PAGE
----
[JAVA] Try Lombok

This is also super now. The reading is "Lombok".


It was easiest to put it in Maven. In short, it doesn't matter if you put the classpath in lombok.jar.



Automatic getter / setter generation

↓ This is

Product.java(@Before introducing Data)

public class Product implements Serializable {
    private String code;
    private String name;
    private BigDecimal price;

    /*Messed up*/
    public Product() {}
    public String getCode() { return this.code; }
    public String getName() { return this.name; }
    public BigDecimal getPrice() { return this.price; }
    public void setCode(String code) { this.code = code; }
    public void setName(String name) { this.name = name; }
    public void setPrice(BigDecimal price) { this.price = price; }

↓ It will be like this.

Product.java(@After introducing Data)

public class Product implements Serializable {
    private String code;
    private String name;
    private BigDecimal price;


The caller can call it normally, assuming that there is a getter / setter.


Product product = new Product();
product.setName("Product 01");

product.getCode();  // => 0001
product.getName();  // =>Product 01
product.getPrice(); // => 10,000

I hope the readability will improve.

Automatic builder pattern generation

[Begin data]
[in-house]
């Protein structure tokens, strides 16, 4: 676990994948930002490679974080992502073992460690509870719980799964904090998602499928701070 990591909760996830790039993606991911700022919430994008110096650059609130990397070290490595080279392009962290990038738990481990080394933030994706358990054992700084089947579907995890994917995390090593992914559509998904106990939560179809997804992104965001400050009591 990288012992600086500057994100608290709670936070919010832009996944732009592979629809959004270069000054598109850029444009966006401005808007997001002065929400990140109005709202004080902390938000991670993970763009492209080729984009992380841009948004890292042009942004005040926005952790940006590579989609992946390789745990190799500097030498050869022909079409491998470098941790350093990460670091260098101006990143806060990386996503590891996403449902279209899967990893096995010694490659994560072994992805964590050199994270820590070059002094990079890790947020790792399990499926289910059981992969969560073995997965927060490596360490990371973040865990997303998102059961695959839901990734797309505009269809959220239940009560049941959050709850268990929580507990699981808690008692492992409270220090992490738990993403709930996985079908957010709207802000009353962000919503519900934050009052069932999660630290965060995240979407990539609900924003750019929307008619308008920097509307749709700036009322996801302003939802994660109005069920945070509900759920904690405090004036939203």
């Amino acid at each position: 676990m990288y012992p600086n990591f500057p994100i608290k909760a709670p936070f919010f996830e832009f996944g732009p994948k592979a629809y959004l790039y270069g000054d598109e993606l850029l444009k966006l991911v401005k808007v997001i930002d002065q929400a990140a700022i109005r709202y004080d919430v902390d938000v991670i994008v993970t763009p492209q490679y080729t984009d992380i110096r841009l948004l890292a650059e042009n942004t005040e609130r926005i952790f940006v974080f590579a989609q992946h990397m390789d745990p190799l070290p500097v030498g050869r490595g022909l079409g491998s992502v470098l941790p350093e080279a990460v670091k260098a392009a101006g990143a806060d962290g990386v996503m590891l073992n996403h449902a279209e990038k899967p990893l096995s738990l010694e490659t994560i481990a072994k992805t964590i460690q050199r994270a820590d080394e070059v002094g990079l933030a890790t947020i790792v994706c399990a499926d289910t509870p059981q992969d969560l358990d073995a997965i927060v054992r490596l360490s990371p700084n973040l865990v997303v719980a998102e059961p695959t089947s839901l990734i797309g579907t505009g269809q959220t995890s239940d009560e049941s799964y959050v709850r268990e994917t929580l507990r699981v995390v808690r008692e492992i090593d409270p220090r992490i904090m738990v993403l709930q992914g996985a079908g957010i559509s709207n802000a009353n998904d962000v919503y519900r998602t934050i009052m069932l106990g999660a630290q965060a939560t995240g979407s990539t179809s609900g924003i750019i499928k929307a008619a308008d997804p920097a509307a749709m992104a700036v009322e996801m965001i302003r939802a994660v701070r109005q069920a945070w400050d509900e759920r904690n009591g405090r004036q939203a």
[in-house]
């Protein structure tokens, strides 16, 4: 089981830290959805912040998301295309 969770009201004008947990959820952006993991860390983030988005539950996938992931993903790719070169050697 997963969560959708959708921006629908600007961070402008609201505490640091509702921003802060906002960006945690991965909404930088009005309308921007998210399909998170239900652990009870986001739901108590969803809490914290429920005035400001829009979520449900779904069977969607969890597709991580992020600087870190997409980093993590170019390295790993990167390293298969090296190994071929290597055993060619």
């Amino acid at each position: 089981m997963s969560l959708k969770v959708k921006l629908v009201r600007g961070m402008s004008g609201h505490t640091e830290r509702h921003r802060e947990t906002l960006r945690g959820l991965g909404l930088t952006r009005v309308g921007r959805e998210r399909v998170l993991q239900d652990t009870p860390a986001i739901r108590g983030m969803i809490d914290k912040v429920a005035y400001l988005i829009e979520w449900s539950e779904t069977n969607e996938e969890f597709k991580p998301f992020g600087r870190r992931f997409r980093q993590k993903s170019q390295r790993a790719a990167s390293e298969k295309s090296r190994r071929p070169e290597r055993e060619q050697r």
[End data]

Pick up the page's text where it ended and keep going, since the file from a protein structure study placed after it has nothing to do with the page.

By adding the @Builder annotation to Product.java mentioned above, the caller can also do the following.


Product product = Product.builder()
        .name("Product 01")

Somehow modern and cool.

By the way, is it OK to think that JavaBeans and Builder patterns are consistent? (The JavaBeans specification stated that "have a getter / setter" (* I do not say that I do not have a method other than getter / setter))

Treat checked exceptions like unchecked exceptions

You will not get a compile error even if you do not catch the checked exception at the caller. That is, ↓ this is

@Before the introduction of Sneaky Throws

private String encrypt(String src) {
    MessageDigest md;
    try {
        md = MessageDigest.getInstance("SHA-256");
    } catch (NoSuchAlgorithmException e) {
        throw new RuntimeException(e);

    return md.digest();

↓ It will be like this.

@After introducing Sneaky Throws

private String encrypt(String src) {
    MessageDigest md = MessageDigest.getInstance("SHA-256");
    return md.digest();

However, I haven't investigated it in detail, but I think it's better not to use it. I don't understand what the principle is, but it seems that I'm not wrapping the checked exception in RuntimeException, but just tricking the compiler into preventing the checked exception from becoming a compilation error. If you deliberately raise a NoSuchAlgorithmException in the source above, this will fly straight to the caller. This may have unexpected side effects with this. It would be nice if you knew that an exception would never occur like the above source (SHA-256 is always included).

In more detail, the coverage of Jacoco (0.8.2) was not 100% with the SneakyThrows annotation. If you say 100% coverage in your test plan, it can be a hassle later.


It's okay that getters / setters can be automatically generated, but I'm facing an essential contradiction that the JavaBeans setter itself may be against the idea of encapsulation in the first place. I'm not confident that I can give a satisfactory answer when asked, "Isn't it just a matter of making the field public without getters / setters?"

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